8. (transitive) informal to place or put in a specified position: stick your coat on this chair
  9. to fasten or be fastened by or as if by an adhesive substance: stick the pages together, they won't stick
  10. (transitive) informal to cause to become sticky
  11. (when tr, usually passive) to come or cause to come to a standstill: we were stuck for hours in a traffic jam, the wheels stuck
  12. (intransitive) to remain for a long time: the memory sticks in my mind
  13. (transitive) slang chiefly Brit to tolerate; abide: I can't stick that man
  14. (intransitive) to be reluctant
  15. (tr; usually passive) informal to cause to be at a loss; baffle, puzzle, or confuse: I was totally stuck for an answer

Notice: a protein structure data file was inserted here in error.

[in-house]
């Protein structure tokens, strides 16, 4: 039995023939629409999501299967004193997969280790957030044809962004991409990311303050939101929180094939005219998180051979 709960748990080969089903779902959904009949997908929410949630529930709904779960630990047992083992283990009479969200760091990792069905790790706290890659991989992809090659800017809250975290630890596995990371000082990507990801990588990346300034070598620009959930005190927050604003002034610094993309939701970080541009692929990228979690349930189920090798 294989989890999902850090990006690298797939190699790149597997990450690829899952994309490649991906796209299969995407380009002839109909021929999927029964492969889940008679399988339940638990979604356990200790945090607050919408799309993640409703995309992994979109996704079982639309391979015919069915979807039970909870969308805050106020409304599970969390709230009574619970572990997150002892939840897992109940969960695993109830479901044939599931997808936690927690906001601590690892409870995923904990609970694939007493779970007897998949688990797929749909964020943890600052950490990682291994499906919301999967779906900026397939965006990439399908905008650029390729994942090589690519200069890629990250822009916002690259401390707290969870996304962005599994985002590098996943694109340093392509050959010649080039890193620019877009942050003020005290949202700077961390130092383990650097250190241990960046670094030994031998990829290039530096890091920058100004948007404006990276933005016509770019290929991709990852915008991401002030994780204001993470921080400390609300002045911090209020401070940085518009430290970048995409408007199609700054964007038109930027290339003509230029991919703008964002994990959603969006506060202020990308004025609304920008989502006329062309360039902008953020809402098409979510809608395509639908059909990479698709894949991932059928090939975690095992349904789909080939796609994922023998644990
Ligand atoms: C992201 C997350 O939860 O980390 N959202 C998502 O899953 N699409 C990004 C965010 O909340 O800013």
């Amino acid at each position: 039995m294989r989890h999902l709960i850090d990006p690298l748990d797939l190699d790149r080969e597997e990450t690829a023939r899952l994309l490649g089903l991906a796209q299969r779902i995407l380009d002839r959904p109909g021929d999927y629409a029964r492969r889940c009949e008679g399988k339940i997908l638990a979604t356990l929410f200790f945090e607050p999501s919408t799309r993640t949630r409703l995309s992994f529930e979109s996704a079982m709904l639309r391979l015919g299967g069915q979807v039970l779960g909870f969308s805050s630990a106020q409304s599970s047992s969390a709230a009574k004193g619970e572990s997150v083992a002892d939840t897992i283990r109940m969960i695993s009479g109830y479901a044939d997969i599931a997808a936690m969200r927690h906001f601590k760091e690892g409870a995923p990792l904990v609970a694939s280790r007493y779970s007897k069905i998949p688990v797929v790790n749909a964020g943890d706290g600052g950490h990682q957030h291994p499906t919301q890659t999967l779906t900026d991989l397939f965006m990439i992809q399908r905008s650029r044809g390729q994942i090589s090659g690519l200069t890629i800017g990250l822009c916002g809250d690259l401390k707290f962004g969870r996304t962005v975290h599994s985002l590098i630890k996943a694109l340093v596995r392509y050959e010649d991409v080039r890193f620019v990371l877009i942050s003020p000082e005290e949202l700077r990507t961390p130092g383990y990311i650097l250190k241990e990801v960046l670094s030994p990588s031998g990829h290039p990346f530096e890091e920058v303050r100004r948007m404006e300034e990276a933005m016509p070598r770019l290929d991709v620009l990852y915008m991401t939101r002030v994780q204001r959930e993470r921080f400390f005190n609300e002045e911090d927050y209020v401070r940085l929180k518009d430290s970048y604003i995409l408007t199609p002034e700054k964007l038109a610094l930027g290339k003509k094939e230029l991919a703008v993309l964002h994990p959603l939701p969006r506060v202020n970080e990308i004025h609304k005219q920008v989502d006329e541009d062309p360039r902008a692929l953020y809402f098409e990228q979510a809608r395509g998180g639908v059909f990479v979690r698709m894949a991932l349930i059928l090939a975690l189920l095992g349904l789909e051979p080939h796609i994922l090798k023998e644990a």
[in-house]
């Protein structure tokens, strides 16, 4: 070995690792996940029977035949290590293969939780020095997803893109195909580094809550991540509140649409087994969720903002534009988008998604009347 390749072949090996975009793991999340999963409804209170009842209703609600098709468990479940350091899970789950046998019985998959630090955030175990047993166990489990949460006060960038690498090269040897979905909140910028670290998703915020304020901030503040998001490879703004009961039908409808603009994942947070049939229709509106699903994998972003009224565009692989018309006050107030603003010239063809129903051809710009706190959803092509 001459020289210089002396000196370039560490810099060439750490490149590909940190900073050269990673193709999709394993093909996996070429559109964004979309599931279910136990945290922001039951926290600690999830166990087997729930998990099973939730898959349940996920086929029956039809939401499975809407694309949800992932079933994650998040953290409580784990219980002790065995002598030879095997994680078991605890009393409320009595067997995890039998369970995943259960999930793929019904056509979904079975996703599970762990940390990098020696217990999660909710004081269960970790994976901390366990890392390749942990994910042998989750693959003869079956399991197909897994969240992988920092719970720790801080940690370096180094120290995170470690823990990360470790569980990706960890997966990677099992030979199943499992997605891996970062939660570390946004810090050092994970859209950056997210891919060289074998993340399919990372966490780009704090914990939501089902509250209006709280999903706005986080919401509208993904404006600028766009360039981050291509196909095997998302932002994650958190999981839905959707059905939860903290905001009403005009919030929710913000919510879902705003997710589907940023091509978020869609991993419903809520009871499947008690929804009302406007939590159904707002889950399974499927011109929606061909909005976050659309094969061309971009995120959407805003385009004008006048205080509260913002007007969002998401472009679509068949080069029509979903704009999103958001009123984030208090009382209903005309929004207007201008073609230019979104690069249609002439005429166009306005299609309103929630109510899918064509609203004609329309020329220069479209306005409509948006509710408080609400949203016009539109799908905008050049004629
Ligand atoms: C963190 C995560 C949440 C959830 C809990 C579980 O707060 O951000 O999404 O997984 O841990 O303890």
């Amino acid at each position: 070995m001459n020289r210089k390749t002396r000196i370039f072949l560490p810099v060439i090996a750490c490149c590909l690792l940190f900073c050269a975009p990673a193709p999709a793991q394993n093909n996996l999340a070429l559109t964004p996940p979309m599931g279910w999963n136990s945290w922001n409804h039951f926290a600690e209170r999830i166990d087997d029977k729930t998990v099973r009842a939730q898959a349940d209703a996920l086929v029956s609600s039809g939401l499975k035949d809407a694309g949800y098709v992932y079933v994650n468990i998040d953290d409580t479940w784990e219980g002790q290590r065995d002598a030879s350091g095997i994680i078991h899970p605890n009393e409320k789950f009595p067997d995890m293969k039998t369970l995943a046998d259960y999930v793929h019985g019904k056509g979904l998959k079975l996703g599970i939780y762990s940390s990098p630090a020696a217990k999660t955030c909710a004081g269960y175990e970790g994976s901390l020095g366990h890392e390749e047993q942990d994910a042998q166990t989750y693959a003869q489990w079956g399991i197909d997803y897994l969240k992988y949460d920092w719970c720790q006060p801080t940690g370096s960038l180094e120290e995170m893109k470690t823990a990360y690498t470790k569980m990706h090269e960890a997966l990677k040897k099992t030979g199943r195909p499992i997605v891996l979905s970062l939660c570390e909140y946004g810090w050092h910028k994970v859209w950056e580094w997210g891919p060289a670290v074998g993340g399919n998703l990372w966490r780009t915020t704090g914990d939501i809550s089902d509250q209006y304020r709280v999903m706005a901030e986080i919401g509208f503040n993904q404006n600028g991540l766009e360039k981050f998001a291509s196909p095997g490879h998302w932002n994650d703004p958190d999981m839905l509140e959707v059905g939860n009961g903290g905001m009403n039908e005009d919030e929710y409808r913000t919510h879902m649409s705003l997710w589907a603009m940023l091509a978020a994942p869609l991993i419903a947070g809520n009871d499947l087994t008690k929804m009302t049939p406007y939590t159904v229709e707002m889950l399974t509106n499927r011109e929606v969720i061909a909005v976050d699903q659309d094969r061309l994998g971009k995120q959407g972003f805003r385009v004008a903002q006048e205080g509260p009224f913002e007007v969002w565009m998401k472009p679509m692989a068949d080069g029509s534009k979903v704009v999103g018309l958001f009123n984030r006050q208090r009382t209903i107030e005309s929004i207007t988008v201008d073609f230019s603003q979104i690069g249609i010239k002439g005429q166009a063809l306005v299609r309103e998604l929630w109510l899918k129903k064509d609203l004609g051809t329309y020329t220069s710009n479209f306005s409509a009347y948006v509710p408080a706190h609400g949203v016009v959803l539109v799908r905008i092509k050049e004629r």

16. (transitive) slang to force or impose something unpleasant on: they stuck me with the bill for lunch
  17. (transitive) to kill by piercing or stabbing
  18. stick in one's throat, stick in one's crawinformal to be difficult, or against one's conscience, for one to accept, utter, or believe
  19. stick one's nose into
  20. stick to the ribsinformal (of food) to be hearty and satisfying
  1. the state or condition of adhering
  2. informal a substance causing adhesion
  3. obsolete something that causes delay or stoppage

See also stick around, stick byEtymology: Old English stician; related to Old High German stehhan to sting, Old Norse steikja to roast on a spit

'stick' also found in these entries:
Collocations: stick to the [wall, post, paper], a [long, short, thick, thin, thorny] stick, drew a stick [man, figure], more...